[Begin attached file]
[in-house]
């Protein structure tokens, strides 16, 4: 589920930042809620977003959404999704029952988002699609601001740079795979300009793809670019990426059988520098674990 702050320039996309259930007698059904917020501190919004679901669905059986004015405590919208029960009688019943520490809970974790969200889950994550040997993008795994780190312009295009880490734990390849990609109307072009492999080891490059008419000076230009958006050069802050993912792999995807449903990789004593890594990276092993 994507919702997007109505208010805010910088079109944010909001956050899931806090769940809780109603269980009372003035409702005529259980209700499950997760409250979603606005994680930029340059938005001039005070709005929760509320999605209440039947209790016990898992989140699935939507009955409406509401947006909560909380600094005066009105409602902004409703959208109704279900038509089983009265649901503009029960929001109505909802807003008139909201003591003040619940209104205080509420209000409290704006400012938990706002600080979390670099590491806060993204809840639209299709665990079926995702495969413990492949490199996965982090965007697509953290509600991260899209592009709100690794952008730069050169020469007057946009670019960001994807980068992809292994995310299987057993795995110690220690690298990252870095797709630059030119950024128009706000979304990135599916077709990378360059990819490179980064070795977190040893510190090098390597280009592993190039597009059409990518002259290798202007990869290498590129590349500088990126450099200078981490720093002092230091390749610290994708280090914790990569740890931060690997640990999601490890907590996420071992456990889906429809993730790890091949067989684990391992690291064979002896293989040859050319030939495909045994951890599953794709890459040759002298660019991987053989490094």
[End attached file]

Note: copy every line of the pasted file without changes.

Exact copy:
[in-house]
């Protein structure tokens, strides 16, 4: 589920930042809620977003959404999704029952988002699609601001740079795979300009793809670019990426059988520098674990 702050320039996309259930007698059904917020501190919004679901669905059986004015405590919208029960009688019943520490809970974790969200889950994550040997993008795994780190312009295009880490734990390849990609109307072009492999080891490059008419000076230009958006050069802050993912792999995807449903990789004593890594990276092993 994507919702997007109505208010805010910088079109944010909001956050899931806090769940809780109603269980009372003035409702005529259980209700499950997760409250979603606005994680930029340059938005001039005070709005929760509320999605209440039947209790016990898992989140699935939507009955409406509401947006909560909380600094005066009105409602902004409703959208109704279900038509089983009265649901503009029960929001109505909802807003008139909201003591003040619940209104205080509420209000409290704006400012938990706002600080979390670099590491806060993204809840639209299709665990079926995702495969413990492949490199996965982090965007697509953290509600991260899209592009709100690794952008730069050169020469007057946009670019960001994807980068992809292994995310299987057993795995110690220690690298990252870095797709630059030119950024128009706000979304990135599916077709990378360059990819490179980064070795977190040893510190090098390597280009592993190039597009059409990518002259290798202007990869290498590129590349500088990126450099200078981490720093002092230091390749610290994708280090914790990569740890931060690997640990999601490890907590996420071992456990889906429809993730790890091949067989684990391992690291064979002896293989040859050319030939495909045994951890599953794709890459040759002298660019991987053989490094």